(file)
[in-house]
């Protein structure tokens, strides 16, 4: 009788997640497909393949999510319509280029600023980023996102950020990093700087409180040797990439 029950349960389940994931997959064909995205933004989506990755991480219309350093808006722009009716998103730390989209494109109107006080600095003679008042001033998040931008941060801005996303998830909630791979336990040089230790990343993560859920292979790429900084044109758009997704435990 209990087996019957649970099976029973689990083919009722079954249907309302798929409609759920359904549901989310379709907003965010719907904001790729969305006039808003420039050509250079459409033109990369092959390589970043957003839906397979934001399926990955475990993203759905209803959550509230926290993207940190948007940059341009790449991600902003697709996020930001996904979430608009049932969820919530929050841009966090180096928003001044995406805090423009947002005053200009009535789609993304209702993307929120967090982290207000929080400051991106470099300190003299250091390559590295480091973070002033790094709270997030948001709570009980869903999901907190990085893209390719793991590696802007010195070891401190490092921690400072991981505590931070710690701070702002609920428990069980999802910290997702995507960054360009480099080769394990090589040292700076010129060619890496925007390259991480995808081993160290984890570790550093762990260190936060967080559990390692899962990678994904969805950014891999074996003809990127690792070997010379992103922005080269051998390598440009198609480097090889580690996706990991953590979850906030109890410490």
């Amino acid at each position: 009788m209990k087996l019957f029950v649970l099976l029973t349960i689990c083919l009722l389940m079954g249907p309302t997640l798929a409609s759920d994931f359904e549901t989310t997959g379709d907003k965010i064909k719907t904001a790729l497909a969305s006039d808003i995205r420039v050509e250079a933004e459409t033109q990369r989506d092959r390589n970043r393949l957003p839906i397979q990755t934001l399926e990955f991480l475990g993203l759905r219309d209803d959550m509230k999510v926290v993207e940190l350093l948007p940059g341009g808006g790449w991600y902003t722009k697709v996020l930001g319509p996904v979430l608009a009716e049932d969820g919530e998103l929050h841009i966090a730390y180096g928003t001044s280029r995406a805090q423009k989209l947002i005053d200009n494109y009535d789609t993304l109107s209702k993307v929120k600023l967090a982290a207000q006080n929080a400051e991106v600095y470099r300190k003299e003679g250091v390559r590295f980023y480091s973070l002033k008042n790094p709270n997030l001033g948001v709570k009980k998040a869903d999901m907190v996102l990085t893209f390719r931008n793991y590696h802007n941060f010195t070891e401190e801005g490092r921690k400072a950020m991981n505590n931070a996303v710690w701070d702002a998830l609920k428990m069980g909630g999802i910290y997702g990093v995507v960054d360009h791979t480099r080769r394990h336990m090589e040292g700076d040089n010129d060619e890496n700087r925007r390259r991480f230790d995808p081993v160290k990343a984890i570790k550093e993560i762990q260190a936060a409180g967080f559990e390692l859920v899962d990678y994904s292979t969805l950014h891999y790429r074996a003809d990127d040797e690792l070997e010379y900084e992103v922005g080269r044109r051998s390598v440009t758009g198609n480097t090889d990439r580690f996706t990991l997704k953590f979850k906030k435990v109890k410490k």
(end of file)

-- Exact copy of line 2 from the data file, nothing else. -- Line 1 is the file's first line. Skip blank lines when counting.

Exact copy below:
């Protein structure tokens, strides 16, 4: 009788997640497909393949999510319509280029600023980023996102950020990093700087409180040797990439 029950349960389940994931997959064909995205933004989506990755991480219309350093808006722009009716998103730390989209494109109107006080600095003679008042001033998040931008941060801005996303998830909630791979336990040089230790990343993560859920292979790429900084044109758009997704435990 209990087996019957649970099976029973689990083919009722079954249907309302798929409609759920359904549901989310379709907003965010719907904001790729969305006039808003420039050509250079459409033109990369092959390589970043957003839906397979934001399926990955475990993203759905209803959550509230926290993207940190948007940059341009790449991600902003697709996020930001996904979430608009049932969820919530929050841009966090180096928003001044995406805090423009947002005053200009009535789609993304209702993307929120967090982290207000929080400051991106470099300190003299250091390559590295480091973070002033790094709270997030948001709570009980869903999901907190990085893209390719793991590696802007010195070891401190490092921690400072991981505590931070710690701070702002609920428990069980999802910290997702995507960054360009480099080769394990090589040292700076010129060619890496925007390259991480995808081993160290984890570790550093762990260190936060967080559990390692899962990678994904969805950014891999074996003809990127690792070997010379992103922005080269051998390598440009198609480097090889580690996706990991953590979850906030109890410490």